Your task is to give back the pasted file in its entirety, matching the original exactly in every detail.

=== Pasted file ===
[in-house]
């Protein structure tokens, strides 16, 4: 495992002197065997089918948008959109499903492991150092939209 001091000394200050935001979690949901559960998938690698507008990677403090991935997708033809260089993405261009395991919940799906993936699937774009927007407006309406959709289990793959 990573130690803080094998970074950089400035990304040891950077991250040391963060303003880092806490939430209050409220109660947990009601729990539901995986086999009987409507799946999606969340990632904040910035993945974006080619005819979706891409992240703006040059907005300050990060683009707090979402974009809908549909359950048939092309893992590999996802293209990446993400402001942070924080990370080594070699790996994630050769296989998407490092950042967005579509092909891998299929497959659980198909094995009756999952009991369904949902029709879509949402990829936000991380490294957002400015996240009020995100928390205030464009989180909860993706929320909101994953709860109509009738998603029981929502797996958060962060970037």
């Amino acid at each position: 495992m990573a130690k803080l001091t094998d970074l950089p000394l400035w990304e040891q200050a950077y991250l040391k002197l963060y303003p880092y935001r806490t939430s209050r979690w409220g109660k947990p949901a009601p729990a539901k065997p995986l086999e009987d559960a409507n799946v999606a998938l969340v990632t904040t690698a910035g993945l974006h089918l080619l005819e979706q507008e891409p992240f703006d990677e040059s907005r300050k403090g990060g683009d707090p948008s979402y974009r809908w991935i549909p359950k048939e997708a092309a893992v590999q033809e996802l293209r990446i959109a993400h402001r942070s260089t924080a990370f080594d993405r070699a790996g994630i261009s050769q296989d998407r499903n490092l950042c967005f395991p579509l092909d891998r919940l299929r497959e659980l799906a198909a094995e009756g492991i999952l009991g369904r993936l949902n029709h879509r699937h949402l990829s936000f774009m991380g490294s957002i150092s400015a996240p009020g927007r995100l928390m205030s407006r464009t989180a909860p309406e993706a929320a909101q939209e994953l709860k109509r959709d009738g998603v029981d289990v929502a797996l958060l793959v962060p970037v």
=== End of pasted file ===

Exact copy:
[in-house]
């Protein structure tokens, strides 16, 4: 495992002197065997089918948008959109499903492991150092939209 001091000394200050935001979690949901559960998938690698507008990677403090991935997708033809260089993405261009395991919940799906993936699937774009927007407006309406959709289990793959 990573130690803080094998970074950089400035990304040891950077991250040391963060303003880092806490939430209050409220109660947990009601729990539901995986086999009987409507799946999606969340990632904040910035993945974006080619005819979706891409992240703006040059907005300050990060683009707090979402974009809908549909359950048939092309893992590999996802293209990446993400402001942070924080990370080594070699790996994630050769296989998407490092950042967005579509092909891998299929497959659980198909094995009756999952009991369904949902029709879509949402990829936000991380490294957002400015996240009020995100928390205030464009989180909860993706929320909101994953709860109509009738998603029981929502797996958060962060970037």
């Amino acid at each position: 495992m990573a130690k803080l001091t094998d970074l950089p000394l400035w990304e040891q200050a950077y991250l040391k002197l963060y303003p880092y935001r806490t939430s209050r979690w409220g109660k947990p949901a009601p729990a539901k065997p995986l086999e009987d559960a409507n799946v999606a998938l969340v990632t904040t690698a910035g993945l974006h089918l080619l005819e979706q507008e891409p992240f703006d990677e040059s907005r300050k403090g990060g683009d707090p948008s979402y974009r809908w991935i549909p359950k048939e997708a092309a893992v590999q033809e996802l293209r990446i959109a993400h402001r942070s260089t924080a990370f080594d993405r070699a790996g994630i261009s050769q296989d998407r499903n490092l950042c967005f395991p579509l092909d891998r919940l299929r497959e659980l799906a198909a094995e009756g492991i999952l009991g369904r993936l949902n029709h879509r699937h949402l990829s936000f774009m991380g490294s957002i150092s400015a996240p009020g927007r995100l928390m205030s407006r464009t989180a909860p309406e993706a929320a909101q939209e994953l709860k109509r959709d009738g998603v029981d289990v929502a797996l958060l793959v962060p970037v």